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J Med Internet Res. 2017 Aug 23;19(8):e293. doi: 10.2196/jmir.7061.

Comparing Inpatient Satisfaction Collected via a Web-Based Questionnaire Self-Completion and Through a Telephone Interview: An Ancillary Study of the SENTIPAT Randomized Controlled Trial.

Author information

1
Institut Pierre Louis d'Épidémiologie et de Santé Publique, Unité Mixte de Recherche en Santé 1136, Sorbonne Universités, Université Pierre et Marie Curie, Institut National de la Santé et de la Recherche Médicale, Paris, France.
2
Unité de Santé Publique, Hôpital Saint-Antoine, Assistance Publique-Hôpitaux de Paris, Paris, France.
3
Service de Gastro-Entérologie et Nutrition, Hôpital Saint-Antoine, Assistance Publique-Hôpitaux de Paris, Paris, France.
4
Service de Chirurgie Générale et Digestive, Hôpital Saint-Antoine, Assistance Publique-Hôpitaux de Paris, Paris, France.
5
Service de Maladies Infectieuses et Tropicales, Hôpital Saint-Antoine, Assistance Publique-Hôpitaux de Paris, Paris, France.
6
Service de Médecine Interne, Hôpital Saint-Antoine, Assistance Publique-Hôpitaux de Paris, Paris, France.
7
Service d'Hépato-Gastro-Entérologie, Hôpital Saint-Antoine, Assistance Publique-Hôpitaux de Paris, Paris, France.
8
Centre d'Immunologie et des Maladies Infectieuses, Unité Mixte de Recherche en Santé 1135, Sorbonne Universités, Université Pierre et Marie Curie, Institut National de la Santé et de la Recherche Médicale, Paris, France.
9
Service de Chirurgie Ambulatoire, Hôpital Saint-Antoine, Assistance Publique-Hôpitaux de Paris, Paris, France.
10
Thérapie Génique, Génétique, Epigénétique en Neurologie, Endocrinologie et Développement de l'Enfant, Unité Mixte de Recherche 1169, Université Paris-Sud, Institut National de la Santé et de la Recherche Médicale, Le Kremlin-Bicêtre, France.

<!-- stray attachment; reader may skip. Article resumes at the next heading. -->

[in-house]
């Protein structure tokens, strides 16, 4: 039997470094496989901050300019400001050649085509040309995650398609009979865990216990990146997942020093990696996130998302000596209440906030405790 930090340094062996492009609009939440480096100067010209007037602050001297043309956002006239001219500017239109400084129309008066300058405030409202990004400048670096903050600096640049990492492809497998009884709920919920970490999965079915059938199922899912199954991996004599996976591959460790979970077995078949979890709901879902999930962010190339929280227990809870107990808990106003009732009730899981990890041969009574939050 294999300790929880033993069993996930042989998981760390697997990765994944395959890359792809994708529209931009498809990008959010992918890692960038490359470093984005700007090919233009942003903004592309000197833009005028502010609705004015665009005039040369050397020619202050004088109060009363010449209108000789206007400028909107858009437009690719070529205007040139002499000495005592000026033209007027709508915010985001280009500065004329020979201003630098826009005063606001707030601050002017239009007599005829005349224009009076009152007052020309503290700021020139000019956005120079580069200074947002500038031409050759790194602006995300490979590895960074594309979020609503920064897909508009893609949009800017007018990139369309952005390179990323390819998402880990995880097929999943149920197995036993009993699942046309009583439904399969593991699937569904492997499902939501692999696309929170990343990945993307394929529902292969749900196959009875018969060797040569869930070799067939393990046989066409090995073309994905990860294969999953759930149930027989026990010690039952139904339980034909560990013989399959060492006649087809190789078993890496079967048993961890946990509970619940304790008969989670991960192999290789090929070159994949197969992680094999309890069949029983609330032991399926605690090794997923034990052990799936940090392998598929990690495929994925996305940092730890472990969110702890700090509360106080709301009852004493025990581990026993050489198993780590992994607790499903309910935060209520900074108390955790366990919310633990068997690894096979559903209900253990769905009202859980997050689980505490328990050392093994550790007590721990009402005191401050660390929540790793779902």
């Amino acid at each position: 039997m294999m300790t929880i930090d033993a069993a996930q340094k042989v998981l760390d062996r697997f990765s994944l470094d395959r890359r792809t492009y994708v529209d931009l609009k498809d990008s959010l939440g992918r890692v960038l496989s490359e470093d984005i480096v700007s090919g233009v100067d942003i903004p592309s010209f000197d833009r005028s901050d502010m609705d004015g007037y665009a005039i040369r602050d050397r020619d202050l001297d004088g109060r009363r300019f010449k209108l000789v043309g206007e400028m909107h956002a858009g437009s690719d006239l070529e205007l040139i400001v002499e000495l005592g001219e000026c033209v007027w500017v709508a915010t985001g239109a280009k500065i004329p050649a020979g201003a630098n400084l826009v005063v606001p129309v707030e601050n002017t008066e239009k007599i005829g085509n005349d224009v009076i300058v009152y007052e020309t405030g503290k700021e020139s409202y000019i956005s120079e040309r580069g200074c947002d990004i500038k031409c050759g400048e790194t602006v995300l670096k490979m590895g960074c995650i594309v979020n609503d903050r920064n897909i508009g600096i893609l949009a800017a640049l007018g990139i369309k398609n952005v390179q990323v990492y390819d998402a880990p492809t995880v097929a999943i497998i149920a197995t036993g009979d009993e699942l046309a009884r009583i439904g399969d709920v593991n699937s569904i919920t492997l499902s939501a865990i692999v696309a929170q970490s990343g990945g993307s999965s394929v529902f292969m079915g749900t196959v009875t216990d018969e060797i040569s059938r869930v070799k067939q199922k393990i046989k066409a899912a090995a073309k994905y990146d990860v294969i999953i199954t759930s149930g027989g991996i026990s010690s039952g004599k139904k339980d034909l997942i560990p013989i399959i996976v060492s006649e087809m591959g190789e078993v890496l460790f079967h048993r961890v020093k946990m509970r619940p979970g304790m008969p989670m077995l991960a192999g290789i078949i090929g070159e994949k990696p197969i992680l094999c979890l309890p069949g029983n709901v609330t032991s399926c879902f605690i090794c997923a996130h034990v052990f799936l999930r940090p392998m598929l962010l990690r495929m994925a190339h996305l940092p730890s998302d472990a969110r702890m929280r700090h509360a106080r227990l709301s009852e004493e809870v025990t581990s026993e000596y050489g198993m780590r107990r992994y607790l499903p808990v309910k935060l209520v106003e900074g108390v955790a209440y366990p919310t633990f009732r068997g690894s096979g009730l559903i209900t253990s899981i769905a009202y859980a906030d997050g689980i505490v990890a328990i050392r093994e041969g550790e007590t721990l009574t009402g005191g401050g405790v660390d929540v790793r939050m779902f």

Abstract

BACKGROUND:

Assessing the satisfaction of patients about the health care they have received is relatively common nowadays. In France, the satisfaction questionnaire, I-Satis, is deployed in each institution admitting inpatients. Internet self-completion and telephone interview are the two modes of administration for collecting inpatient satisfaction that have never been compared in a multicenter randomized experiment involving a substantial number of patients.

OBJECTIVE:

The objective of this study was to compare two modes of survey administration for collecting inpatient satisfaction: Internet self-completion and telephone interview.

METHODS:

In the multicenter SENTIPAT (acronym for the concept of sentinel patients, ie, patients who would voluntarily report their health evolution on a dedicated website) randomized controlled trial, patients who were discharged from the hospital to home and had an Internet connection at home were enrolled between February 2013 and September 2014. They were randomized to either self-complete a set of questionnaires using a dedicated website or to provide answers to the same questionnaires administered during a telephone interview. As recommended by French authorities, the analysis of I-Satis satisfaction questionnaire involved all inpatients with a length of stay (LOS), including at least two nights. Participation rates, questionnaire consistency (measured using Cronbach alpha coefficient), and satisfaction scores were compared in the two groups.

RESULTS:

A total of 1680 eligible patients were randomized to the Internet group (n=840) or the telephone group (n=840). The analysis of I-Satis concerned 392 and 389 patients fulfilling the minimum LOS required in the Internet and telephone group, respectively. There were 39.3% (154/392) and 88.4% (344/389) responders in the Internet and telephone group, respectively (P<.001), with similar baseline variables. Internal consistency of the global satisfaction score was higher (P=.03) in the Internet group (Cronbach alpha estimate=.89; 95% CI 0.86-0.91) than in the telephone group (Cronbach alpha estimate=.84; 95% CI 0.79-0.87). The mean global satisfaction score was lower (P=.03) in the Internet group (68.9; 95% CI 66.4-71.4) than in the telephone group (72.1; 95% CI 70.4-74.6), with a corresponding effect size of the difference at -0.253.

CONCLUSIONS:

The lower response rate issued from Internet administration should be balanced with a likely improved quality in satisfaction estimates, when compared with telephone administration, for which an interviewer effect cannot be excluded.

TRIAL REGISTRATION:

Clinicaltrials.gov NCT01769261 ; http://clinicaltrials.gov/ct2/show/NCT01769261 (Archived by WebCite at http://www.webcitation.org/6ZDF5lA41).

KEYWORDS:

Internet; hospital information systems; patient reported outcome measures; patient satisfaction; quality of health care; questionnaires and surveys; telephone

PMID:
28835354
PMCID:
PMC5587887
DOI:
10.2196/jmir.7061
[Indexed for MEDLINE]
Free PMC Article

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